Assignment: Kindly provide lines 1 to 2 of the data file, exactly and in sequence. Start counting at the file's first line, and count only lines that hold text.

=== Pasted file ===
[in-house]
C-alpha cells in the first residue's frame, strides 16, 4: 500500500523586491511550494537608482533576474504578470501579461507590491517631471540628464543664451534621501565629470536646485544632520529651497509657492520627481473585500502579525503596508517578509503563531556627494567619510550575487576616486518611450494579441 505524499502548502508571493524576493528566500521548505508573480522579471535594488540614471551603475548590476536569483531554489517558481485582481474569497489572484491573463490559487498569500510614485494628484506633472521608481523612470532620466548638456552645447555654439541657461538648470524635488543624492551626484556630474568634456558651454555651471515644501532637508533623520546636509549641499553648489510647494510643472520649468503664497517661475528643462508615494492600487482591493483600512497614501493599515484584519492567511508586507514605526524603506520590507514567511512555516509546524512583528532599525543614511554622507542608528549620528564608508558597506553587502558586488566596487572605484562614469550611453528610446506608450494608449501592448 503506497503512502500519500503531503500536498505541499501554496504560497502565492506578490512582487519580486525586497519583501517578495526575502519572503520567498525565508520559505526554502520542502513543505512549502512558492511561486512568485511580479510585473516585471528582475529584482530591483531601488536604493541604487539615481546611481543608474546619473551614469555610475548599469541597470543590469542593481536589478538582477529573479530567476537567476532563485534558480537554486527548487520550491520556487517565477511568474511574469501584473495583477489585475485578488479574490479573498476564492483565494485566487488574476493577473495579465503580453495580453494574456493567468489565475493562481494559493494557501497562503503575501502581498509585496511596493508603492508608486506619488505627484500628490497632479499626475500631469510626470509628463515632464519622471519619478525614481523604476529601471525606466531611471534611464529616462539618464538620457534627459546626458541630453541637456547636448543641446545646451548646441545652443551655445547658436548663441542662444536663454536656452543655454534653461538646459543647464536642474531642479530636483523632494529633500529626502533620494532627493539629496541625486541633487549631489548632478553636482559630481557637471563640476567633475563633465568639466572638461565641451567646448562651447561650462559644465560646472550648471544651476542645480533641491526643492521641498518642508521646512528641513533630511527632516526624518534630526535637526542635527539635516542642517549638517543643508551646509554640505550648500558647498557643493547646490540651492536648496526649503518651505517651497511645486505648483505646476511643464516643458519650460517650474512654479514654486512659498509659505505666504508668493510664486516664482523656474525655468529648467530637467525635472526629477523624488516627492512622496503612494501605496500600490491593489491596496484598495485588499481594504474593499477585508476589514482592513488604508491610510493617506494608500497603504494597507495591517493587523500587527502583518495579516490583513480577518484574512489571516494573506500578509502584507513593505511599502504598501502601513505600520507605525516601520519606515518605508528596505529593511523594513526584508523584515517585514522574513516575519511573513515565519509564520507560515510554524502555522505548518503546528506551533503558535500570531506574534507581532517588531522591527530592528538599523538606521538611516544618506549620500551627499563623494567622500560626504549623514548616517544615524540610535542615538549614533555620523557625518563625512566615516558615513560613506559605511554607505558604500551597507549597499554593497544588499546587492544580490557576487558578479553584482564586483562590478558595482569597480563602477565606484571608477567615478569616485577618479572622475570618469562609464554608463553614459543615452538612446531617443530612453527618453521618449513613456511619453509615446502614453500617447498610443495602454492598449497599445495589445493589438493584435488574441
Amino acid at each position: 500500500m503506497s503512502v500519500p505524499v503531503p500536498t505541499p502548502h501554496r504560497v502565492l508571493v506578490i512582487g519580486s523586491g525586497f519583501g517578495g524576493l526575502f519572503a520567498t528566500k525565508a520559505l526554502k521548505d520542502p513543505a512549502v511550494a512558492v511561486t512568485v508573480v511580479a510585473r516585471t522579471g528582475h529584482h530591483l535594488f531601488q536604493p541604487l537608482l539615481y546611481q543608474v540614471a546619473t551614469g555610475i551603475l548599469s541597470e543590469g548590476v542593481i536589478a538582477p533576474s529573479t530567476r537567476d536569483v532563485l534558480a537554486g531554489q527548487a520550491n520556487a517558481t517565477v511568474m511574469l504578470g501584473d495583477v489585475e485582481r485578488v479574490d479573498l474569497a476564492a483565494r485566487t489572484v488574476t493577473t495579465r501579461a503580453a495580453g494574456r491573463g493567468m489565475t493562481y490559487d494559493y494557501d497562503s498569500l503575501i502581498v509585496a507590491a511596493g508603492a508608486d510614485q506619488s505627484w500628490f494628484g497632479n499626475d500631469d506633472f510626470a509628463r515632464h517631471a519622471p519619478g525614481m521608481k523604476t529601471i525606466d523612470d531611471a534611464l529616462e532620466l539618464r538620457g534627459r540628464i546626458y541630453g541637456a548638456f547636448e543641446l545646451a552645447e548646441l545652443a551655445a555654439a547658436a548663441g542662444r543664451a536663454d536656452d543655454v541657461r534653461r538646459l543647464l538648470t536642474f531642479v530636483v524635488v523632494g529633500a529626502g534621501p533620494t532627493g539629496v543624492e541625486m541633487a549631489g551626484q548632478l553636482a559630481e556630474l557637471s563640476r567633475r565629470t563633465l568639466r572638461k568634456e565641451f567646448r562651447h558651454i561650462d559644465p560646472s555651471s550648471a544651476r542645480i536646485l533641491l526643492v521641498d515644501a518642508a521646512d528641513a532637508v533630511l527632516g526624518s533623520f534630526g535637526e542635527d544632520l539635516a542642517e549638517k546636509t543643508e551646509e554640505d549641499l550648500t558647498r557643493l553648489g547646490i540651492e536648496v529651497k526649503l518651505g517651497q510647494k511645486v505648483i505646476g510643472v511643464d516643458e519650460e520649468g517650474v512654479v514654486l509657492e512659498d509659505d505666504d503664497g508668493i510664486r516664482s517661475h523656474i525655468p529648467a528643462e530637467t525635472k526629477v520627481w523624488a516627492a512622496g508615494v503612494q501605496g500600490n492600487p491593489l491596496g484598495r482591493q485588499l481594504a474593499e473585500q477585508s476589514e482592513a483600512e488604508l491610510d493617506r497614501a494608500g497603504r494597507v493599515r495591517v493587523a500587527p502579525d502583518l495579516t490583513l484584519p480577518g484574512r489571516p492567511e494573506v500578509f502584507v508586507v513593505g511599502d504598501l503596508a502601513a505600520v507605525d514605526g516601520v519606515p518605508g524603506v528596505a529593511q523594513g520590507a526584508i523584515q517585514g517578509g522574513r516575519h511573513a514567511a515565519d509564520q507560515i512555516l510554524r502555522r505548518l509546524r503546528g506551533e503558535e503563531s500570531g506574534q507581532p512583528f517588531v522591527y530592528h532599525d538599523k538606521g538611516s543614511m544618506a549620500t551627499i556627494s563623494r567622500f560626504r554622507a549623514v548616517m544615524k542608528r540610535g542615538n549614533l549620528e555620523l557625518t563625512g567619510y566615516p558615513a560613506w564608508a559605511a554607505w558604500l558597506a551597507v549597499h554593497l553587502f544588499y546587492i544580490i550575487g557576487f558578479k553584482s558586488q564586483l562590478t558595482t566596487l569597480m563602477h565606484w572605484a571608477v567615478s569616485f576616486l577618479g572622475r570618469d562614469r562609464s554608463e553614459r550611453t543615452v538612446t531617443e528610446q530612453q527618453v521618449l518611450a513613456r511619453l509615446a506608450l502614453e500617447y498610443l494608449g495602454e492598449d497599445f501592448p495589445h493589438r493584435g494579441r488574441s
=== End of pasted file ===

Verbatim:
[in-house]
C-alpha cells in the first residue's frame, strides 16, 4: 500500500523586491511550494537608482533576474504578470501579461507590491517631471540628464543664451534621501565629470536646485544632520529651497509657492520627481473585500502579525503596508517578509503563531556627494567619510550575487576616486518611450494579441 505524499502548502508571493524576493528566500521548505508573480522579471535594488540614471551603475548590476536569483531554489517558481485582481474569497489572484491573463490559487498569500510614485494628484506633472521608481523612470532620466548638456552645447555654439541657461538648470524635488543624492551626484556630474568634456558651454555651471515644501532637508533623520546636509549641499553648489510647494510643472520649468503664497517661475528643462508615494492600487482591493483600512497614501493599515484584519492567511508586507514605526524603506520590507514567511512555516509546524512583528532599525543614511554622507542608528549620528564608508558597506553587502558586488566596487572605484562614469550611453528610446506608450494608449501592448 503506497503512502500519500503531503500536498505541499501554496504560497502565492506578490512582487519580486525586497519583501517578495526575502519572503520567498525565508520559505526554502520542502513543505512549502512558492511561486512568485511580479510585473516585471528582475529584482530591483531601488536604493541604487539615481546611481543608474546619473551614469555610475548599469541597470543590469542593481536589478538582477529573479530567476537567476532563485534558480537554486527548487520550491520556487517565477511568474511574469501584473495583477489585475485578488479574490479573498476564492483565494485566487488574476493577473495579465503580453495580453494574456493567468489565475493562481494559493494557501497562503503575501502581498509585496511596493508603492508608486506619488505627484500628490497632479499626475500631469510626470509628463515632464519622471519619478525614481523604476529601471525606466531611471534611464529616462539618464538620457534627459546626458541630453541637456547636448543641446545646451548646441545652443551655445547658436548663441542662444536663454536656452543655454534653461538646459543647464536642474531642479530636483523632494529633500529626502533620494532627493539629496541625486541633487549631489548632478553636482559630481557637471563640476567633475563633465568639466572638461565641451567646448562651447561650462559644465560646472550648471544651476542645480533641491526643492521641498518642508521646512528641513533630511527632516526624518534630526535637526542635527539635516542642517549638517543643508551646509554640505550648500558647498557643493547646490540651492536648496526649503518651505517651497511645486505648483505646476511643464516643458519650460517650474512654479514654486512659498509659505505666504508668493510664486516664482523656474525655468529648467530637467525635472526629477523624488516627492512622496503612494501605496500600490491593489491596496484598495485588499481594504474593499477585508476589514482592513488604508491610510493617506494608500497603504494597507495591517493587523500587527502583518495579516490583513480577518484574512489571516494573506500578509502584507513593505511599502504598501502601513505600520507605525516601520519606515518605508528596505529593511523594513526584508523584515517585514522574513516575519511573513515565519509564520507560515510554524502555522505548518503546528506551533503558535500570531506574534507581532517588531522591527530592528538599523538606521538611516544618506549620500551627499563623494567622500560626504549623514548616517544615524540610535542615538549614533555620523557625518563625512566615516558615513560613506559605511554607505558604500551597507549597499554593497544588499546587492544580490557576487558578479553584482564586483562590478558595482569597480563602477565606484571608477567615478569616485577618479572622475570618469562609464554608463553614459543615452538612446531617443530612453527618453521618449513613456511619453509615446502614453500617447498610443495602454492598449497599445495589445493589438493584435488574441